Mike Anderson, at the top of the Highland Park Water Tower, stood on the crowded observation deck, looking out against two downtown skylines, the bald fields of the Minneapolis-St. Paul airport, and trees showing crisp leaves of every color.
“This is the best turnout in five or six years,” Anderson said, dodging a fully uniformed Cub Scout running past him. More than 400 hundred people gathered to climb the 151 spiral stairs up the Highland Park Water Tower last Saturday and Sunday, October 11 and 12.
Anderson, who works for St. Paul Regional Water Services, said weather dictates the choice of weekends to open the water tower. “We try to open it up during what we think will be the best two weekends, and I think we got pretty close.”
The still functional water tower rises 127 feet above the intersection of Snelling Avenue and Ford Parkway in St. Paul. With a 200,000 gallon water tank at its center, the 80-year-old tower is operated by the St. Paul Regional Water services, and opened to the public twice a year.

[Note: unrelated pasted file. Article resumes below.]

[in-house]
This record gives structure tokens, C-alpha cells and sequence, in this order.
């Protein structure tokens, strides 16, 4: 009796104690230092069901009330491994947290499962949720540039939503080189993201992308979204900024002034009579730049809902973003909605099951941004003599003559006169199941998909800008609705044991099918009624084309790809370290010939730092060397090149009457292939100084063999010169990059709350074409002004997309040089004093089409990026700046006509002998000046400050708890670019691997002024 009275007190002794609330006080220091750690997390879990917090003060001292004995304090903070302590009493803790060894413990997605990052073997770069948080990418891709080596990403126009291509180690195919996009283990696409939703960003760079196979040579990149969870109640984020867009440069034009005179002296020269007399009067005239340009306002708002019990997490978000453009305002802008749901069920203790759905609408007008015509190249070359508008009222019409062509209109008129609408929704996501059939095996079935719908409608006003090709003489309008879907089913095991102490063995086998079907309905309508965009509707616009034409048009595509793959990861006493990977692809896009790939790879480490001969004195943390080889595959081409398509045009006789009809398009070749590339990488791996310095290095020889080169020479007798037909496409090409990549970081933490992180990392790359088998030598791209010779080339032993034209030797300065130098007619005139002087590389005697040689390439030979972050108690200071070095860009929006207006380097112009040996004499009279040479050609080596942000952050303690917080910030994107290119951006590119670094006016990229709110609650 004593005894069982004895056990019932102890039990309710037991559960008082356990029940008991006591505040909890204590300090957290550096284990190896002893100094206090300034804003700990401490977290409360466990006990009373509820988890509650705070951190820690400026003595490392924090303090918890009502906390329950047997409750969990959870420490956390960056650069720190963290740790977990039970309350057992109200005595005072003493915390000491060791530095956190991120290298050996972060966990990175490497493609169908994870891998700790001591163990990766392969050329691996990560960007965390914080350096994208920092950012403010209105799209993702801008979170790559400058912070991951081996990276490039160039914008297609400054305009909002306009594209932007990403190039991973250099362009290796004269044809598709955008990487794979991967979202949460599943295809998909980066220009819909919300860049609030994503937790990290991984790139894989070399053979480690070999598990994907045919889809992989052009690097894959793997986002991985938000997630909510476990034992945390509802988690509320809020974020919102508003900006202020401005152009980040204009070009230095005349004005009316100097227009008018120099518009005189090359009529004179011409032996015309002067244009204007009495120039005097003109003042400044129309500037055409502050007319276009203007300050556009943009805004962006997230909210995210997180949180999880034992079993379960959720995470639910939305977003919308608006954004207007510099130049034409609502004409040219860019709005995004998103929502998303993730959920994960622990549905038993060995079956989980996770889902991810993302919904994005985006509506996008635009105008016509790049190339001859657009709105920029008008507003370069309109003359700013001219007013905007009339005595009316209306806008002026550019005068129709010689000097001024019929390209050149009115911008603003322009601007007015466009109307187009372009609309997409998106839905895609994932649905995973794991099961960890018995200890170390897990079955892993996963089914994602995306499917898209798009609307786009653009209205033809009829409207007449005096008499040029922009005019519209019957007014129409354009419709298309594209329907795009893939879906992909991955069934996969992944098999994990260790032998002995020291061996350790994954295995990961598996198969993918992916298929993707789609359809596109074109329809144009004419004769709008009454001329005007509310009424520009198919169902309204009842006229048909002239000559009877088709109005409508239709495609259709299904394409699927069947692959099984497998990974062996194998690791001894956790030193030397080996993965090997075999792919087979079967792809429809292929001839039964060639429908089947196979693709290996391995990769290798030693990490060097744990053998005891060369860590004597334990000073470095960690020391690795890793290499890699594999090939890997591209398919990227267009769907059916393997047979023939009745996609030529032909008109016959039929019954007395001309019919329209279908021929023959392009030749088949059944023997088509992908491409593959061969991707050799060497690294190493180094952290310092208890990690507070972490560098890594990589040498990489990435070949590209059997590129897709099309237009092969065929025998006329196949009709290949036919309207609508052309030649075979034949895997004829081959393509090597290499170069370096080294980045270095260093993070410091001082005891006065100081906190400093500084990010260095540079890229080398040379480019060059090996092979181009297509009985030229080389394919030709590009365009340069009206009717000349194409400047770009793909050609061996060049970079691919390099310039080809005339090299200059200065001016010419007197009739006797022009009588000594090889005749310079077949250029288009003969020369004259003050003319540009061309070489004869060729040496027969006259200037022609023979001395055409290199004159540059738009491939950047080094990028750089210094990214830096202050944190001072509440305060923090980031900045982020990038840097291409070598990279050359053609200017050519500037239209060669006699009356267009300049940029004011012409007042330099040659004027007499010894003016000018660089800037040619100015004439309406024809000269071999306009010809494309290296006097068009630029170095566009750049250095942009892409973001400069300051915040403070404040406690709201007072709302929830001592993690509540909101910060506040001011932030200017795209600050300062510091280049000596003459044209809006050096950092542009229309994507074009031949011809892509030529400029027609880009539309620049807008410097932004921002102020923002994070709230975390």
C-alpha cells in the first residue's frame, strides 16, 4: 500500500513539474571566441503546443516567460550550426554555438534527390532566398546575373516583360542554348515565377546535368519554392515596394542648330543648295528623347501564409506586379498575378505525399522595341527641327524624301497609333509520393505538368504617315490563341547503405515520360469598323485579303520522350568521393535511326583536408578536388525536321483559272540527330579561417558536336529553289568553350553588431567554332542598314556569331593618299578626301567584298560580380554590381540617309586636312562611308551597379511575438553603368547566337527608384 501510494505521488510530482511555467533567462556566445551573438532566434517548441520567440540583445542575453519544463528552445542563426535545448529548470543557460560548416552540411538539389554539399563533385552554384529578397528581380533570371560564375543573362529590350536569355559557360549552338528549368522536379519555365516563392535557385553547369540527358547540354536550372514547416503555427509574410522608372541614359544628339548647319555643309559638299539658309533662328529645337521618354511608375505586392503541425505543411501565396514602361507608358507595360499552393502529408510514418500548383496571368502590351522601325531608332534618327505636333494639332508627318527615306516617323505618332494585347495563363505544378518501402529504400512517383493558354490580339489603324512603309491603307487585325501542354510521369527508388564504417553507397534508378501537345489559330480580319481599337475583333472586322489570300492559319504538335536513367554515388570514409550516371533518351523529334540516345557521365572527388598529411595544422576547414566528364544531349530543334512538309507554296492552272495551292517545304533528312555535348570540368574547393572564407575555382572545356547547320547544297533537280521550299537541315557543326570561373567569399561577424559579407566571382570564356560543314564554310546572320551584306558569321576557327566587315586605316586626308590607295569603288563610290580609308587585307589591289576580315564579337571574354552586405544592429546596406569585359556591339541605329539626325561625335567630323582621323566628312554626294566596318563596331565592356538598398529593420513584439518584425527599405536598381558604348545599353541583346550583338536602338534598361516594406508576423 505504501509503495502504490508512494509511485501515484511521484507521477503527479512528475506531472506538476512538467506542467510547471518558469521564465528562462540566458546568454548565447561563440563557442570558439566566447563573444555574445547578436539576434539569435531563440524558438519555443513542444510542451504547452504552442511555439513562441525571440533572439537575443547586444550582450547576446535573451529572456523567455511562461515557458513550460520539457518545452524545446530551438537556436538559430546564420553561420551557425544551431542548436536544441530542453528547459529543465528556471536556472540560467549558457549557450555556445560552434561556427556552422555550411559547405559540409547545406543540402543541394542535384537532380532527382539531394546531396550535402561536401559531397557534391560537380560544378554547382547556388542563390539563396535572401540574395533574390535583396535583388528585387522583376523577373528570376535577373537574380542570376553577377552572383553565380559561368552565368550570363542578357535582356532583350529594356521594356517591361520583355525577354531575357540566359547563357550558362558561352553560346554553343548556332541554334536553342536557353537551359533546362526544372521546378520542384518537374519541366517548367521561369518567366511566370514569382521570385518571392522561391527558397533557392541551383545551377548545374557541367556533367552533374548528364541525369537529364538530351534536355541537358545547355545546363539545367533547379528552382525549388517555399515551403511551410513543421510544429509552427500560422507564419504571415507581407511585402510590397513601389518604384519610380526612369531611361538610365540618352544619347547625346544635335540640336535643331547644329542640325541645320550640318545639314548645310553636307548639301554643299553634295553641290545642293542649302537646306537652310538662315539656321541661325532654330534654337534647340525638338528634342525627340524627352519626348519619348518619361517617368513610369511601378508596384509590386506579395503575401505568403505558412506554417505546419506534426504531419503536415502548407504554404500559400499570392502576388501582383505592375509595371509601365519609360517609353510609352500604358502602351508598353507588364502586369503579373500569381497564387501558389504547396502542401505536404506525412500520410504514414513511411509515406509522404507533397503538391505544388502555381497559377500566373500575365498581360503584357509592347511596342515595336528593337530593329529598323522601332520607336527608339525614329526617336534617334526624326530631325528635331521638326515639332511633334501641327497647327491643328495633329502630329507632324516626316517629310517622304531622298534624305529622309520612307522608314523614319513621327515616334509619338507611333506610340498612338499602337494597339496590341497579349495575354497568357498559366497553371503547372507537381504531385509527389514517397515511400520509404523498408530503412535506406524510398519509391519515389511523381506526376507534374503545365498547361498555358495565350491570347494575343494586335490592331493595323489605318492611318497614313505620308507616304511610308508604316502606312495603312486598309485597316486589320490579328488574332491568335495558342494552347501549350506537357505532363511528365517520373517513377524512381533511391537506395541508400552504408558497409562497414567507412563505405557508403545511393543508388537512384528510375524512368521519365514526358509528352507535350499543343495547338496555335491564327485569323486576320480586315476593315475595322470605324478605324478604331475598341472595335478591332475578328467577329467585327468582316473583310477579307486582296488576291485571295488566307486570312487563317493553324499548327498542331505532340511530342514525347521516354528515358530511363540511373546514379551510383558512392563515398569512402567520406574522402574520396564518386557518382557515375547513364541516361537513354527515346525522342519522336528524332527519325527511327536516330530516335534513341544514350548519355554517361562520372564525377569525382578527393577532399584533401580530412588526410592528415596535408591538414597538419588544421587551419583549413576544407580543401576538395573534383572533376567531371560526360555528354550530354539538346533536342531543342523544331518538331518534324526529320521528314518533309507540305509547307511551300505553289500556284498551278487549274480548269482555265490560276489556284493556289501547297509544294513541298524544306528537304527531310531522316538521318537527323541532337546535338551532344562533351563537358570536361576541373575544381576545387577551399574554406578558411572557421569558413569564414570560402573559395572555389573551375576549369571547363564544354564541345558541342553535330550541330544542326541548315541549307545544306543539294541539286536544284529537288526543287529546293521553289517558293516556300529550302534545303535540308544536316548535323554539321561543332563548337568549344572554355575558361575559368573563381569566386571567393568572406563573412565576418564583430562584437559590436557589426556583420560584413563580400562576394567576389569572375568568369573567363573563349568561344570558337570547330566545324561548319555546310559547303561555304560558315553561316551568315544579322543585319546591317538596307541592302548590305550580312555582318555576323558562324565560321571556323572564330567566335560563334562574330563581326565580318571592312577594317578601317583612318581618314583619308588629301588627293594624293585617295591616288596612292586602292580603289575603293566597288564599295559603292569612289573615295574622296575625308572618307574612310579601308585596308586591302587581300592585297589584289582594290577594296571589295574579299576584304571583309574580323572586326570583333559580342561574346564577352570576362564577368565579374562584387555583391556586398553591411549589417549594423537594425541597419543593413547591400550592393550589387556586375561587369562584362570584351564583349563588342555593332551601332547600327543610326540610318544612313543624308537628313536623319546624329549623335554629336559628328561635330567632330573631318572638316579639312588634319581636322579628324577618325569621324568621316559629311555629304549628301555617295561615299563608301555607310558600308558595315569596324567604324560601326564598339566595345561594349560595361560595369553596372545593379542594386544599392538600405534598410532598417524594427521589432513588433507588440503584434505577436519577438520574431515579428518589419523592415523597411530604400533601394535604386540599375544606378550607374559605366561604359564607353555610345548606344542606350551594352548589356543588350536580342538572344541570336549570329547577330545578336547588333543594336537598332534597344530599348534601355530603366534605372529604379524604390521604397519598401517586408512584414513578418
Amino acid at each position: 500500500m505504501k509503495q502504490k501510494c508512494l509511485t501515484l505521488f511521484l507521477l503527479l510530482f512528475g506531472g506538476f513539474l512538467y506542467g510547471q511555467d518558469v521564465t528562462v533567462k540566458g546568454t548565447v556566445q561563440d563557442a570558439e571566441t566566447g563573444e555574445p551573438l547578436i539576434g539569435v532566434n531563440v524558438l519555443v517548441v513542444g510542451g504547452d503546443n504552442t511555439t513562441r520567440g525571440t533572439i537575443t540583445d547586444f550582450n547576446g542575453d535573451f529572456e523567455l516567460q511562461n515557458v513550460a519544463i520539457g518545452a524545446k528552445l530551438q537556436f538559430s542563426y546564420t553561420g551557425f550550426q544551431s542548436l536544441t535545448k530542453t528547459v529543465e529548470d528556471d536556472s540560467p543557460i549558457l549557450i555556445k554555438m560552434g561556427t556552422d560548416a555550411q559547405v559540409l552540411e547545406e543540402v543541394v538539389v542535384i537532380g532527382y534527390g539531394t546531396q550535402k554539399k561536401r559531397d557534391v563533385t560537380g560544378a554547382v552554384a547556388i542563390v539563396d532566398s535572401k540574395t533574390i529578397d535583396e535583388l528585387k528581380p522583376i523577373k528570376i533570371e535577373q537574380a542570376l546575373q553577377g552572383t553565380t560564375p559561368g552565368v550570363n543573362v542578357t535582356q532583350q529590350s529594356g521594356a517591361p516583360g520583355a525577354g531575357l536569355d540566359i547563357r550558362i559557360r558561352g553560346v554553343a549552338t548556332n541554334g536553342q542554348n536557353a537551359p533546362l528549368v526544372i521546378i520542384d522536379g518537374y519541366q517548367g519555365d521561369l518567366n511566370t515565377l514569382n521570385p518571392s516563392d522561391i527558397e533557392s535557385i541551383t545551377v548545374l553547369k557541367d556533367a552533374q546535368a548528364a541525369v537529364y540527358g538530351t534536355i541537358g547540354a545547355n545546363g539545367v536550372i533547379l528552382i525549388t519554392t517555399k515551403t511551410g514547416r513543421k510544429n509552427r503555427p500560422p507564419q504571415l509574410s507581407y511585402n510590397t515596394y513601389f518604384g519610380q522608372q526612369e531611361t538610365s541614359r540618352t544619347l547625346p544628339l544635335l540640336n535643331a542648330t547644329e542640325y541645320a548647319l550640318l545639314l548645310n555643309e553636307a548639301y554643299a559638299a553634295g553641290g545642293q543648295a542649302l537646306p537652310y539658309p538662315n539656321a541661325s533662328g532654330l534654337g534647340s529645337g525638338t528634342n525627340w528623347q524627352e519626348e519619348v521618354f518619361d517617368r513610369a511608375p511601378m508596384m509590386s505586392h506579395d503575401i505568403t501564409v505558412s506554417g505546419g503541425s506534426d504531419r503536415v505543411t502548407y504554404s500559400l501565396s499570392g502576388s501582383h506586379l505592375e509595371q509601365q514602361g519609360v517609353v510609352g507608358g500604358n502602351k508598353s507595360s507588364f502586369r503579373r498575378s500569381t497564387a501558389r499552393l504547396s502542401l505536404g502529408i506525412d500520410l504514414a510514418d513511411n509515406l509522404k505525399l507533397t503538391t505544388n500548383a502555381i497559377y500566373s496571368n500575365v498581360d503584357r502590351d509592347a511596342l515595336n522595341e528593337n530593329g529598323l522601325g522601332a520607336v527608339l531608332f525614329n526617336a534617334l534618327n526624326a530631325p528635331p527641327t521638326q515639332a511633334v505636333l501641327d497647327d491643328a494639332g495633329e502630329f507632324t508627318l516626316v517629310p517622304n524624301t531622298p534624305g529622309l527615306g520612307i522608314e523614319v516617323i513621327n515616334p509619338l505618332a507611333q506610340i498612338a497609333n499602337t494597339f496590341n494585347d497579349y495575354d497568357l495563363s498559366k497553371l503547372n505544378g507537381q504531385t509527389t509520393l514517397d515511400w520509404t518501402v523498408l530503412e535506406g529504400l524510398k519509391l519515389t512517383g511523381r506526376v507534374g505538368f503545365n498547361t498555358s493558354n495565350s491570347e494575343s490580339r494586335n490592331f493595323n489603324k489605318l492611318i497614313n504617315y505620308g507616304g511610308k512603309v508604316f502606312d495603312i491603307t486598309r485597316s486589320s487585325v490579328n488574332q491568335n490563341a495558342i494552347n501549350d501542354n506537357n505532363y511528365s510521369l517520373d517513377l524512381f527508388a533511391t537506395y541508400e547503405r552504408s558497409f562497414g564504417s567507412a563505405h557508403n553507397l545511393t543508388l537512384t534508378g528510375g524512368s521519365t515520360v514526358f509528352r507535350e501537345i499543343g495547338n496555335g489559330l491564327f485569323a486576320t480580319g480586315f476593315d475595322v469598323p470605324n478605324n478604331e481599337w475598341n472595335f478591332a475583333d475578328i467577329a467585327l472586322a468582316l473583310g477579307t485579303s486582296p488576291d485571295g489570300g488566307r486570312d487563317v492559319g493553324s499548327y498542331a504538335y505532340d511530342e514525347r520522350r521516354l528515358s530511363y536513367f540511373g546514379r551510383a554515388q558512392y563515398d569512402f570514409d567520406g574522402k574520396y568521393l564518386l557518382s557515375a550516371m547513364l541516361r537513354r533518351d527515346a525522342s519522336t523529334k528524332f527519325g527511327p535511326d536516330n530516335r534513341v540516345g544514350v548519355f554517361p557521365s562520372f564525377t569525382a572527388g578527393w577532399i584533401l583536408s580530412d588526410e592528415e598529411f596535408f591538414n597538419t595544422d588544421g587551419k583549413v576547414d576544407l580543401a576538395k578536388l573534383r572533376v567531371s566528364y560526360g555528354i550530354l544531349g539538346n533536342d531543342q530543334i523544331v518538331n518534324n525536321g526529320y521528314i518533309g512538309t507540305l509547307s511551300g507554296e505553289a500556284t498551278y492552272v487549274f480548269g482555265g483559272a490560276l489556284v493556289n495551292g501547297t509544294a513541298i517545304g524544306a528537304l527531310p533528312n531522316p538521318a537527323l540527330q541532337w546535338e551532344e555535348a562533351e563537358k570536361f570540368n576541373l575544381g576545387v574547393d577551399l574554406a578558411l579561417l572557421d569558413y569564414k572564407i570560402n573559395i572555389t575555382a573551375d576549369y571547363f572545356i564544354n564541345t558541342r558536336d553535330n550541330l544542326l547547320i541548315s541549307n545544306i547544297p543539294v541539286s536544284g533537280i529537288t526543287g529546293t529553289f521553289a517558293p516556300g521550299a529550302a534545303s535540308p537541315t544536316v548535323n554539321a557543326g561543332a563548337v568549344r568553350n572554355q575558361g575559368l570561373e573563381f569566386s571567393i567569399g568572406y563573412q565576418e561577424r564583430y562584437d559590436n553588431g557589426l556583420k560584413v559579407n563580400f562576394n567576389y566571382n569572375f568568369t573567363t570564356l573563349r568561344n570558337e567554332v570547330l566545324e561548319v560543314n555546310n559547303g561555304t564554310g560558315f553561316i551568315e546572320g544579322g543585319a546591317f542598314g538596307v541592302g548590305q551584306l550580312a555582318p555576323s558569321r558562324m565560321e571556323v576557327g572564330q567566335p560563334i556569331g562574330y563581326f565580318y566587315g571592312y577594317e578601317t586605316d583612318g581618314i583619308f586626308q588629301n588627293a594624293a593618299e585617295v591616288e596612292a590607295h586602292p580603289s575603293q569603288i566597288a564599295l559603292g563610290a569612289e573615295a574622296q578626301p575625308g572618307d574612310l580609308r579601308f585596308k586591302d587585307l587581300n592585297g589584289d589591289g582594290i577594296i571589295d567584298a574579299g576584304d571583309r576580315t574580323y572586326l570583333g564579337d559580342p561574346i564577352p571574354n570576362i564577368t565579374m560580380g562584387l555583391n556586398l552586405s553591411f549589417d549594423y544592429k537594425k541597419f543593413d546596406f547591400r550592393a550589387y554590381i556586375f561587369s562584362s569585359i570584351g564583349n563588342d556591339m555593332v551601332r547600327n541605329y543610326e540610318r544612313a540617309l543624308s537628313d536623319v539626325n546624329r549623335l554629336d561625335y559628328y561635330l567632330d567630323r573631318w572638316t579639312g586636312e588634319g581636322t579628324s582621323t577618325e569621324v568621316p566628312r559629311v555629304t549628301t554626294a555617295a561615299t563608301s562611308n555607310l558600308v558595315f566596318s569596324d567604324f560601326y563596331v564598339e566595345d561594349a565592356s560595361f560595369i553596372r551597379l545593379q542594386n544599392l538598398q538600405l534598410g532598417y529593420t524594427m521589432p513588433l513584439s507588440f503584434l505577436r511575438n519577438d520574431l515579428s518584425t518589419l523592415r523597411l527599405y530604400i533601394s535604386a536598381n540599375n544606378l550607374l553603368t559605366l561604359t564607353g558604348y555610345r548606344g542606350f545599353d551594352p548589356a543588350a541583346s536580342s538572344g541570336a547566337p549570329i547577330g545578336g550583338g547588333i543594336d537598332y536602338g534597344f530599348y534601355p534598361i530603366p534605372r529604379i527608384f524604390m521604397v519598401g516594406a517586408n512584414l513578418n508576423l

The stairs in front of the tower are a familiar post for Chy Lee, of the Ramsey County Sheriff’s Department, which offers security services for the event. Lee said he has already been up to the observation deck a few times to take in the panoramic view of the cities.
“They open it in July, but it’s the best now because you can see all the trees changing over,” Lee said. Lee said he often holds this post when the tower opens to the public, but acknowledged that this weekend’s turnout was huge.
There was plenty of activity happening on ground level, as well. The Saint Paul Regional Water Services had information available for anyone wanting to learn about water conservation, while a family-owned farm sold honey and pumpkins from a pickup truck in the parking lot, and countless children played catch with footballs, or dove into leaf piles.
With a smile Lee said, “The Sheriff’s department offers security services whenever they host this event… I prefer to be here today.”
Maura Youngman is a journalism student at Hamline University and an intern at the Twin Cities Daily Planet.